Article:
As above, please note that in our examples, we set the Docker project name to ixpm and so that prefix is used in some of the below. We also assume that only one IXP Manager Docker environments is running and so we complete Docker container names with _1.

For most routine development use, you only need two containers usually:

docker-compose -p ixpm up mysql www

If you are sending emails as part of your development process, include the mail catcher:

docker-compose -p ixpm up mysql www mailcatcher

MySQL Database

When the mysql container builds, it pre-populates the database with the contents of the SQL file found at tools/docker/containers/mysql/docker.sql. This is not present by default and is ignored by Git (to ensure you do not accidentally commit a production database!).

A default SQL database is bundled and should be placed in this location via:

cp tools/docker/containers/mysql/docker.sql.dist tools/docker/containers/mysql/docker.sql

You can put your own database here also. If you do, you will need to rebuilt the mysql contain:

docker-compose build mysql

You can access the MySQL database via:

docker exec -it ixpm_mysql_1 mysql -i ixpmanager

And you can get shell access to the container with:

docker exec -it ixpm_mysql_1 bash

You can also connect to the MySQL server from your local machine using tools such as the standard MySQL client, TablePlus or Sequel Pro with the following settings:

mysql --protocol=TCP --port 33060 -u root

Web Server

Note that the www container mounts the IXP Manager development directory under /srv/ixpmanager. This means all local code changes are immediately reflected on the Docker web server.

The Dockerfile used to build the www container can be found at tools/docker/containers/www/Dockerfile.

You can access the container with:

docker exec -it ixpm_www_1 bash


We include a mailcatcher container which catches all emails IXP Manager sends and displays them on a web frontend. Ensure this container is started by either:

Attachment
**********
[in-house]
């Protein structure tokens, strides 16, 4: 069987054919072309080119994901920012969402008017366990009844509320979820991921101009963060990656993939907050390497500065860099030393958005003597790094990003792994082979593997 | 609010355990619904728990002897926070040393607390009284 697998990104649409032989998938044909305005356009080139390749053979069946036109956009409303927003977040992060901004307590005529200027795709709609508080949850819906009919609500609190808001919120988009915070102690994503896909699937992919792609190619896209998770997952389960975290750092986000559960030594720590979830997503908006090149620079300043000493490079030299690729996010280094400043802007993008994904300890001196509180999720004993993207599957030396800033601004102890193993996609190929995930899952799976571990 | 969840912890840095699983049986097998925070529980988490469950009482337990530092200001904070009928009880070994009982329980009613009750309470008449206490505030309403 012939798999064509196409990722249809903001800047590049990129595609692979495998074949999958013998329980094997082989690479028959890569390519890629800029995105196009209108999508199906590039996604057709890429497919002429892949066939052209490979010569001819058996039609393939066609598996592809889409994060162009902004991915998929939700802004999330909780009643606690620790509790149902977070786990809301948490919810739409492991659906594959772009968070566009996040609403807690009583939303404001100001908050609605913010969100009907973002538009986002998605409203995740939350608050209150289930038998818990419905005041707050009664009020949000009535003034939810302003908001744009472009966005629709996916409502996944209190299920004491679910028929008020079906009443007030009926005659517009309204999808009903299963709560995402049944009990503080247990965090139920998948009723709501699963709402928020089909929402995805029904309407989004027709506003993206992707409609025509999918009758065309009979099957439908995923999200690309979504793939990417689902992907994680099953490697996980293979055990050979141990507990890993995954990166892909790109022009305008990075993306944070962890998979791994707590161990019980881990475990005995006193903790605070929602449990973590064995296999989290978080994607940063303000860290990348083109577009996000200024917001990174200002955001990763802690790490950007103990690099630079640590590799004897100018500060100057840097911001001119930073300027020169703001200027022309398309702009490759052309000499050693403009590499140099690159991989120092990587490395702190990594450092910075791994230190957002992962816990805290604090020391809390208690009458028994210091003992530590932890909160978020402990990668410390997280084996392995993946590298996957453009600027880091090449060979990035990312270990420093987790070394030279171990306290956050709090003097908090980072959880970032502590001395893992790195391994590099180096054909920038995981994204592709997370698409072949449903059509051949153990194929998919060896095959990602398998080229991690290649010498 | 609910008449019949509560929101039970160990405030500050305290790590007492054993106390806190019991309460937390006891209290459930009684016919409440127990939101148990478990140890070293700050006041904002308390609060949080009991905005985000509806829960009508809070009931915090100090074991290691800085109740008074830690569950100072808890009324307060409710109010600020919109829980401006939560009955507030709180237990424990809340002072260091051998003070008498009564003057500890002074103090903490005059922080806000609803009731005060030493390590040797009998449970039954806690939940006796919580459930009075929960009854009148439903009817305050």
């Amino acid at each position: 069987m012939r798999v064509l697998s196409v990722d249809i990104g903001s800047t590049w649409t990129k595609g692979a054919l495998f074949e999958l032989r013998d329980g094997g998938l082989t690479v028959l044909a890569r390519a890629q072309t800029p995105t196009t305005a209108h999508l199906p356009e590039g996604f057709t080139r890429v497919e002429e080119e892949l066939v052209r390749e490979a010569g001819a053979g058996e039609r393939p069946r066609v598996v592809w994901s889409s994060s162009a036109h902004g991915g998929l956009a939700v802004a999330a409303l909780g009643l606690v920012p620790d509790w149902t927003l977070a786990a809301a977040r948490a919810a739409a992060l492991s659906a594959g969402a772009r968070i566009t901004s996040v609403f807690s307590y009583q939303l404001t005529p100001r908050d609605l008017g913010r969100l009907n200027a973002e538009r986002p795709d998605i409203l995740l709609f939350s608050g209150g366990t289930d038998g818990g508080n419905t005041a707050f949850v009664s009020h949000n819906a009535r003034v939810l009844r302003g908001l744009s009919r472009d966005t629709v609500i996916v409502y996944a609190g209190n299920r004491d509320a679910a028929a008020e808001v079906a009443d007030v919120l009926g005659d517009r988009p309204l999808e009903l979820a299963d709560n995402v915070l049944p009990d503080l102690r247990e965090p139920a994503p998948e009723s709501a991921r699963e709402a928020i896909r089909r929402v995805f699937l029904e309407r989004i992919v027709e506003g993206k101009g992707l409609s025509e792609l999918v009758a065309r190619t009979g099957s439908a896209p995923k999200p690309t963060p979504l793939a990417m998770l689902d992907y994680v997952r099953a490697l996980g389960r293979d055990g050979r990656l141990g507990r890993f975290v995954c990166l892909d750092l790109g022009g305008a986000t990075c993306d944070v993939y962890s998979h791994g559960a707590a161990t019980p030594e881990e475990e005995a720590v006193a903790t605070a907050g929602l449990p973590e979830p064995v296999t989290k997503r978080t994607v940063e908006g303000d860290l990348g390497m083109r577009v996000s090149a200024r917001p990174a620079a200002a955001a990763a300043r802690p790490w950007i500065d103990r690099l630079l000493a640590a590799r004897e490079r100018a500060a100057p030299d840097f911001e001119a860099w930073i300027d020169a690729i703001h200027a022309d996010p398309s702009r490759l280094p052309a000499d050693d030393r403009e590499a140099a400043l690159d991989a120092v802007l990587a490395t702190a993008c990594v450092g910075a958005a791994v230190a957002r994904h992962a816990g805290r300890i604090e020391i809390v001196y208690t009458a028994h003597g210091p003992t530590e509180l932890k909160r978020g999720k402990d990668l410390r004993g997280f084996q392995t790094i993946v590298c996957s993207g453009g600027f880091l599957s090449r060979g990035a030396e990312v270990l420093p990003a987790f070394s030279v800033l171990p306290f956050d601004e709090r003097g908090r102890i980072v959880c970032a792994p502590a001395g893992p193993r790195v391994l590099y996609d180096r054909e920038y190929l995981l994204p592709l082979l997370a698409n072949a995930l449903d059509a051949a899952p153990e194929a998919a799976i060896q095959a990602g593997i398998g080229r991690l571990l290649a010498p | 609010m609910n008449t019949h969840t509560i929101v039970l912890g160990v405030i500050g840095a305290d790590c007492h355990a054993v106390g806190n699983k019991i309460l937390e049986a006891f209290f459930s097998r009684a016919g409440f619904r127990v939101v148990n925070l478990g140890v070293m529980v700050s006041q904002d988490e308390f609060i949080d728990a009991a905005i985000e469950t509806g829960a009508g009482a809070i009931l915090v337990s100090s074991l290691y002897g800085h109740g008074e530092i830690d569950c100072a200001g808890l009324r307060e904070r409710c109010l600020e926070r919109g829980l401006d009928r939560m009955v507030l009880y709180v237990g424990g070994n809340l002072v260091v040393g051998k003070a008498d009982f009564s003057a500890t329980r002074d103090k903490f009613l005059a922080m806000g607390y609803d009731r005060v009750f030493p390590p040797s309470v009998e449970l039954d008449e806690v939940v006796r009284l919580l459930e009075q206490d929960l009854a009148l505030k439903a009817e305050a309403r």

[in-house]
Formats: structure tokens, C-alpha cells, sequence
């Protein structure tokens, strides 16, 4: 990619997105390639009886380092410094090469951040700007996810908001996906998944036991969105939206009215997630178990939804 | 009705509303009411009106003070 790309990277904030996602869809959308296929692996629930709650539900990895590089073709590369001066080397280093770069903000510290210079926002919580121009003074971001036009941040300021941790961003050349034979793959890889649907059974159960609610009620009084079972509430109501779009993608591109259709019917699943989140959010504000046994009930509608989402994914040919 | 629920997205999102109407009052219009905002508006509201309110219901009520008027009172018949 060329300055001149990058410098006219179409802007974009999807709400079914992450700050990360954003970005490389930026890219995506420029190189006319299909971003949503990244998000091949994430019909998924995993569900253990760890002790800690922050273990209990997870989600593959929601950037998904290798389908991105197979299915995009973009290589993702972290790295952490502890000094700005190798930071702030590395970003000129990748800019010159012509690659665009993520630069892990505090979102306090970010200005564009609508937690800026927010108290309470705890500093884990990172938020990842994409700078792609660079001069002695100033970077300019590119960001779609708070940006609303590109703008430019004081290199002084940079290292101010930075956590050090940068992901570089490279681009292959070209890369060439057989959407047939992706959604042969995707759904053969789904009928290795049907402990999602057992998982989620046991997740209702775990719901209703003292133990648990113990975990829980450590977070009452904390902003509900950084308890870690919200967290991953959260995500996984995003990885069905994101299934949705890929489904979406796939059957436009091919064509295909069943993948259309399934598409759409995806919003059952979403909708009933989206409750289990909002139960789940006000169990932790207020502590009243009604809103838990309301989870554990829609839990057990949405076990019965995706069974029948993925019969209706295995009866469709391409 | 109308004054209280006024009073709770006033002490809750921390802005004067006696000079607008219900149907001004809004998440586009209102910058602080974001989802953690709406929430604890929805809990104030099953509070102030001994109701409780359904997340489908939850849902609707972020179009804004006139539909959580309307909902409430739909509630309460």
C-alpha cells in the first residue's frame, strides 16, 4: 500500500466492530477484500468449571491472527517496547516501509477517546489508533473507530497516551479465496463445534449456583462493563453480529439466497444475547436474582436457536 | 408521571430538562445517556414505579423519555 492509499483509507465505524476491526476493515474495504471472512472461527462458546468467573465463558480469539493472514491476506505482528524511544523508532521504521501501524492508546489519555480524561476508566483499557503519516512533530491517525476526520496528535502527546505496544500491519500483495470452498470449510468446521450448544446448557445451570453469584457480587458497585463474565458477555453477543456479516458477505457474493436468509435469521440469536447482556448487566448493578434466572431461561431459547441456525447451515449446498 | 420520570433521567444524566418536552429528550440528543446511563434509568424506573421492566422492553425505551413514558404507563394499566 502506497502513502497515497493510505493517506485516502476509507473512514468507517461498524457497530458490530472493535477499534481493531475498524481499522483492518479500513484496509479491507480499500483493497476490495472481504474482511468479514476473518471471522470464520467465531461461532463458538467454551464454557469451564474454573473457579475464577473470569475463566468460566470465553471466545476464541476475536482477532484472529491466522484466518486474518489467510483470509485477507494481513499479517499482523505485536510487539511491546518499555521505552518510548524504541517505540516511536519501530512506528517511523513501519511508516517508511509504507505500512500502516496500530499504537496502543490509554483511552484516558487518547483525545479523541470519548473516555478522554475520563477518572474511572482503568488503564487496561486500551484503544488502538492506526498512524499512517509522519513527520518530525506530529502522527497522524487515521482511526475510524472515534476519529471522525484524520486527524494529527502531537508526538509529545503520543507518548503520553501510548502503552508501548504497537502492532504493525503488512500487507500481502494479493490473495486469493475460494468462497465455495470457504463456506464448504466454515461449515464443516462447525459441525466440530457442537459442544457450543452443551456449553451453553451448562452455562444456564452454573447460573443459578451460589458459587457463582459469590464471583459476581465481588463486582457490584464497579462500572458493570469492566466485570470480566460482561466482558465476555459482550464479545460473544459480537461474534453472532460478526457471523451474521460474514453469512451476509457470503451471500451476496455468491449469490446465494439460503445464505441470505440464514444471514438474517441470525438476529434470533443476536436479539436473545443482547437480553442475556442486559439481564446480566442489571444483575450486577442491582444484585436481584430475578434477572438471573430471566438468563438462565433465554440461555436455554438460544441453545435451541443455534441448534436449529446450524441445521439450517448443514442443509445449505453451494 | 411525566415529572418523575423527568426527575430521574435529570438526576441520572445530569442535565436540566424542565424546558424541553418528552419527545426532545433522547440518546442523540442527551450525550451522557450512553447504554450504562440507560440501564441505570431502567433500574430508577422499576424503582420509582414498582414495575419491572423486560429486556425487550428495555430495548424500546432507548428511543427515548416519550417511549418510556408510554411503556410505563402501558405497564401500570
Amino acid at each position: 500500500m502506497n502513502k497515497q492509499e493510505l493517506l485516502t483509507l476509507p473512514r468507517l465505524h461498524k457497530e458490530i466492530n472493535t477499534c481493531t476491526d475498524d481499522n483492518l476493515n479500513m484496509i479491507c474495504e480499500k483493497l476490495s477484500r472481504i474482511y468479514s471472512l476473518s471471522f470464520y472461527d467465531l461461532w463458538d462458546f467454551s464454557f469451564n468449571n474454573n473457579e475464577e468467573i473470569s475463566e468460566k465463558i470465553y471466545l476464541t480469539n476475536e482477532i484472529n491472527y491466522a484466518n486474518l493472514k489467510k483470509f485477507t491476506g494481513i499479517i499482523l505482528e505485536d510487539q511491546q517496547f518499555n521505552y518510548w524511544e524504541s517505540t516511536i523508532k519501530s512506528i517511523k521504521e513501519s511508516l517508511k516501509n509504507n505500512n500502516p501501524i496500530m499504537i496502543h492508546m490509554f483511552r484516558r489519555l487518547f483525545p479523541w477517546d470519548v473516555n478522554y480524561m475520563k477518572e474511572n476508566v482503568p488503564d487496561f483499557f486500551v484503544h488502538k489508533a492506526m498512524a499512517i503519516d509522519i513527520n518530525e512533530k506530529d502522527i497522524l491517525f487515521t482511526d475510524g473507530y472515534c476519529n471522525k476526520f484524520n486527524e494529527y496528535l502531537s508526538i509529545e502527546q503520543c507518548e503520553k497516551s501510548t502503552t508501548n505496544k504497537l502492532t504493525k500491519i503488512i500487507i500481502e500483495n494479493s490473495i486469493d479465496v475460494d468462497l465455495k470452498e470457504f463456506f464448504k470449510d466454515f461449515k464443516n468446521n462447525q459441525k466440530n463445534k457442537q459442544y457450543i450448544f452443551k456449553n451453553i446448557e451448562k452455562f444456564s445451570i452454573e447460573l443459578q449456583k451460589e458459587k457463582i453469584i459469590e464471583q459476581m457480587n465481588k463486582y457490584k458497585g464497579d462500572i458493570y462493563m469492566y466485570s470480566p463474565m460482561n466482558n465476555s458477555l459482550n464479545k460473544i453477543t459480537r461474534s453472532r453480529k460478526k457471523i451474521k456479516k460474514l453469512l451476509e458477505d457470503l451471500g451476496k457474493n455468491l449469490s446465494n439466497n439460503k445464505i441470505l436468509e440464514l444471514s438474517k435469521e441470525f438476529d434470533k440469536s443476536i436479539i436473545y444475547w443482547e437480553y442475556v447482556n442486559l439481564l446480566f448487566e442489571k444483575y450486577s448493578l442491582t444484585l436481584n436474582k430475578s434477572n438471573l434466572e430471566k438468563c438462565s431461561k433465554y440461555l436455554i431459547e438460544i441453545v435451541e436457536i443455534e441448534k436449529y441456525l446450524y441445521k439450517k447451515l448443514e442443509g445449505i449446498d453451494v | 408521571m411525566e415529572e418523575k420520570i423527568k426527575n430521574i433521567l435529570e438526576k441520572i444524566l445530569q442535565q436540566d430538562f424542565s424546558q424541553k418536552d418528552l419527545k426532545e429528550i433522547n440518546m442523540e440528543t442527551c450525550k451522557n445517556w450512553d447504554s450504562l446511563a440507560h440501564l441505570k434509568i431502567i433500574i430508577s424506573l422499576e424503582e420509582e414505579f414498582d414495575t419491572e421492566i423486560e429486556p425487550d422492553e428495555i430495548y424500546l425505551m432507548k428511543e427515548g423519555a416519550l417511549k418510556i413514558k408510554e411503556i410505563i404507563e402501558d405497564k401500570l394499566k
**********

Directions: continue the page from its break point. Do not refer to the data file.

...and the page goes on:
# start all containers:
docker-compose -p ixpm up
# start mailcatcher with (at least) mysql and www:
docker-compose -p ixpm up mysql www mailcatcher

The .env.docker config contains the following SMTP / mail settings which ensure emails get send to the mailcatcher:


You can then view emails sent on: http://localhost:1080/

Emulating Switches

ixpm_switch1_1 and ixpm_switch2_1 emulate switches by replaying SNMP dumps from real INEX switches (with some sanitisation). The OIDs for traffic have been replaced with a dynamic function to give varying values.

From the www container, you can interact with these via:

$ docker exec -it ixpm_www_1 bash
# ping switch1
64 bytes from switch1 ( icmp_seq=1 ttl=64 time=0.135 ms
# ping switch2
64 bytes from switch2 ( icmp_seq=1 ttl=64 time=0.150 ms

# snmpwalk -On -v 2c -c switch1 switch1 .
. = STRING: "switch1"
# snmpwalk -On -v 2c -c switch2 switch2 .
. = STRING: "switch2"

You'll note from the above that the hostnames switch1 and switch2 work from the www container. Note also that the SNMP community is the hostname (switch1 or switch2 as appropriate).

The packaged database only contains switch1. This allows you can add the second switch via http://localhost:8880/switch/add-by-snmp by setting the hostname and community to switch2.

If you want to add new customers for testing, add switch2 and then use interfaces Ethernet 2, 8, 13 and 6 and 7 as a lag as these have been preset to provide dynamic stats.

Route Server and Clients